Sentience: The Invention of Consciousness
The story of a quest to uncover the evolutionary history of consciousness from a leading theoretical psychologist.
We feel, therefore we are. Conscious sensations ground our sense of self. They are crucial to our idea of ourselves as psychic beings: present, existent, and mattering. But is it only humans who feel this way? Do other animals? Will future machines? Weaving together intellectual adventure and cutting-edge science, Nicholas Humphrey describes in Sentience his quest for answers: from his discovery of blindsight in monkeys and his pioneering work on social intelligence to breakthroughs in the philosophy of mind.
The goal is to solve the hard problem: to explain the wondrous, eerie fact of “phenomenal consciousness”—the redness of a poppy, the sweetness of honey, the pain of a bee sting. What does this magical dimension of experience amount to? What is it for? And why has it evolved? Humphrey presents here his new solution. He proposes that phenomenal consciousness, far from being primitive, is a relatively late and sophisticated evolutionary development. The implications for the existence of sentience in nonhuman animals are startling and provocative.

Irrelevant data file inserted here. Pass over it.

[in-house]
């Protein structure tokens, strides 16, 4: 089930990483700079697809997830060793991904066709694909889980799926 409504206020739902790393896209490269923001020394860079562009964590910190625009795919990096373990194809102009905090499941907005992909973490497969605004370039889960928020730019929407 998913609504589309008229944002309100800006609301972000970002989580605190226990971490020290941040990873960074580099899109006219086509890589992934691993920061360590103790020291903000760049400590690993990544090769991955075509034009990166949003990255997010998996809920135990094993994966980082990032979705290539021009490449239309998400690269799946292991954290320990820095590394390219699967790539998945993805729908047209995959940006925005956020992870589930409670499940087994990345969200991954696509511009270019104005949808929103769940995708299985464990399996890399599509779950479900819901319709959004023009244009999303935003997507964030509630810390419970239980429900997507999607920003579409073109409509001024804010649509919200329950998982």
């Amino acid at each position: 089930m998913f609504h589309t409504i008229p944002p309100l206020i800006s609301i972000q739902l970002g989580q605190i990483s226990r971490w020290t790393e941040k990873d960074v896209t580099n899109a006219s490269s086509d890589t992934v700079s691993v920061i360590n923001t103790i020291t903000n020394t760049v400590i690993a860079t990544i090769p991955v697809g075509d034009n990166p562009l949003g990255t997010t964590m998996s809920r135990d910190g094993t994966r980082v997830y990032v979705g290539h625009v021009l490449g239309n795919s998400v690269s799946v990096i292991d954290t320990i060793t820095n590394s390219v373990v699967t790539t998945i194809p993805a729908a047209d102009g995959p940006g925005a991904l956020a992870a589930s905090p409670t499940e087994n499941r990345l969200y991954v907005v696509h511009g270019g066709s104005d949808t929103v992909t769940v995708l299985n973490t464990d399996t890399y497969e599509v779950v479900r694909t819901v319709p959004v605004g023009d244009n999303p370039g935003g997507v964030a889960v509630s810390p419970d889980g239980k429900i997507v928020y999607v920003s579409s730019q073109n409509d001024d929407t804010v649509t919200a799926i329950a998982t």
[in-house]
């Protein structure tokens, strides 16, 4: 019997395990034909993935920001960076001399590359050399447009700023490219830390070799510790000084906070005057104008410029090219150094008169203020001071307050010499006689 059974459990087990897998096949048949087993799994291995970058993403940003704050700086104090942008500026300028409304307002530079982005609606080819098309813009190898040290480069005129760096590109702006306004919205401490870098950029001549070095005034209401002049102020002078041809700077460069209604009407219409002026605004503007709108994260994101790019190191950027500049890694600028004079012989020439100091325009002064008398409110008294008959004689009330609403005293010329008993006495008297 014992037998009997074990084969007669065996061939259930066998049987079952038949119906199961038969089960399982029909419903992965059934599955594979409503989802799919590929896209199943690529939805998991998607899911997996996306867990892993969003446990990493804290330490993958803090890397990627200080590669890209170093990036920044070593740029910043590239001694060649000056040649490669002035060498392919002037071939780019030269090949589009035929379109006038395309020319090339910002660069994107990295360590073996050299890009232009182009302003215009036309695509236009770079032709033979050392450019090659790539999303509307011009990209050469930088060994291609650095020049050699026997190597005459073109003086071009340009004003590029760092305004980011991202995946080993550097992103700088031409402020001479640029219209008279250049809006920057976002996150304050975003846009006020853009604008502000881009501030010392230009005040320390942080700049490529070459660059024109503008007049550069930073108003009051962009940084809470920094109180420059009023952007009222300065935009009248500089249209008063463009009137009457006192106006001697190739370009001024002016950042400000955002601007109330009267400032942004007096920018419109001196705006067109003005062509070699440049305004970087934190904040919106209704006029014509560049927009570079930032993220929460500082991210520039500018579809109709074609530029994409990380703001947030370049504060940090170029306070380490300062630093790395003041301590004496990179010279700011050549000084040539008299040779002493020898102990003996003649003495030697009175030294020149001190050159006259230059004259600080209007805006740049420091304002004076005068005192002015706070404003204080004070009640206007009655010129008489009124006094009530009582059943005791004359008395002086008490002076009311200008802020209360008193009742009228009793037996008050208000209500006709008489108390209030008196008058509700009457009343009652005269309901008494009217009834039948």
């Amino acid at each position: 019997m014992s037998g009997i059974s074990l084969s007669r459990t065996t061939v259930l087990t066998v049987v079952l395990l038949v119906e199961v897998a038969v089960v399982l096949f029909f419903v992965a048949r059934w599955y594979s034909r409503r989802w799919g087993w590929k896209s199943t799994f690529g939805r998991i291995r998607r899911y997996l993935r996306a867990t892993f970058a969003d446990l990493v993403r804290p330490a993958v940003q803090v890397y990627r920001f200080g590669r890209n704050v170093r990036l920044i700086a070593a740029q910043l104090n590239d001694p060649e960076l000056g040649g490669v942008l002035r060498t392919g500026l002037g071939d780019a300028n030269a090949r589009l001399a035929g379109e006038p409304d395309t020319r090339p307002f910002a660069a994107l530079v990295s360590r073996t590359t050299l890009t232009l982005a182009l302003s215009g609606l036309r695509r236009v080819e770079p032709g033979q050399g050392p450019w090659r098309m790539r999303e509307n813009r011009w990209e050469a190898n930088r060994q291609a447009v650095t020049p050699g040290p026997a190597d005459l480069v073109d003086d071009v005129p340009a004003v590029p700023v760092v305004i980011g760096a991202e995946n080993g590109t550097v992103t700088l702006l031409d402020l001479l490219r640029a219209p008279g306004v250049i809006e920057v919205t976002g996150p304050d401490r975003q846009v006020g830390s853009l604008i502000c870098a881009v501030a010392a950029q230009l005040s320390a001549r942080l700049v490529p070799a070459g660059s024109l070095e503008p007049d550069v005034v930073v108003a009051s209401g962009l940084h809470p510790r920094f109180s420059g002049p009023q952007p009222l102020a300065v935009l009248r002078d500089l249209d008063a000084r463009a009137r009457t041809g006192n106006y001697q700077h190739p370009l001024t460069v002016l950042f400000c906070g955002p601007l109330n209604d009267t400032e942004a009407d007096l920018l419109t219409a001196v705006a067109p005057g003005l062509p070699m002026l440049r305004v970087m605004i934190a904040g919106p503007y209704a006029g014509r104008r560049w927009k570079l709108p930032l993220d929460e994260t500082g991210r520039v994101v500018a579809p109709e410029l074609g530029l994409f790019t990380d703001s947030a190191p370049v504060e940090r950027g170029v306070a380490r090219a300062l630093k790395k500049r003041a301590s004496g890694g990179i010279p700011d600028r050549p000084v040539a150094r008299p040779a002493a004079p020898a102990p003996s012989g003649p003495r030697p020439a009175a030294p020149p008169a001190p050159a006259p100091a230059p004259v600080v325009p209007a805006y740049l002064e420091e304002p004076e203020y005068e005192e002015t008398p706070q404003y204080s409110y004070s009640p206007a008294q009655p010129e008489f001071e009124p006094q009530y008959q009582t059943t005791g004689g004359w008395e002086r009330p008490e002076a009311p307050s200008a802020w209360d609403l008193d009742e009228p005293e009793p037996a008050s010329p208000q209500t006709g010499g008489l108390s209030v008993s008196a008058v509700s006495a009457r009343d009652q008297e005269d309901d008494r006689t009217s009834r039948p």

About the Author
Nicholas Humphrey, Emeritus Professor of Psychology at the London School of Economics, is a theoretical psychologist based in Cambridge, who studies the evolution of intelligence and consciousness. He was the first to demonstrate the existence of “blindsight” in monkeys. He has also studied mountain gorillas with Dian Fossey in Rwanda, proposed the celebrated theory of the “social function of intellect,” and investigated the evolutionary background of religion, art, healing, death-awareness and suicide. His honors include the Martin Luther King Memorial Prize, the Pufendorf Medal, and the International Mind and Brain Prize. His most recent books are Seeing Red and Soul Dust.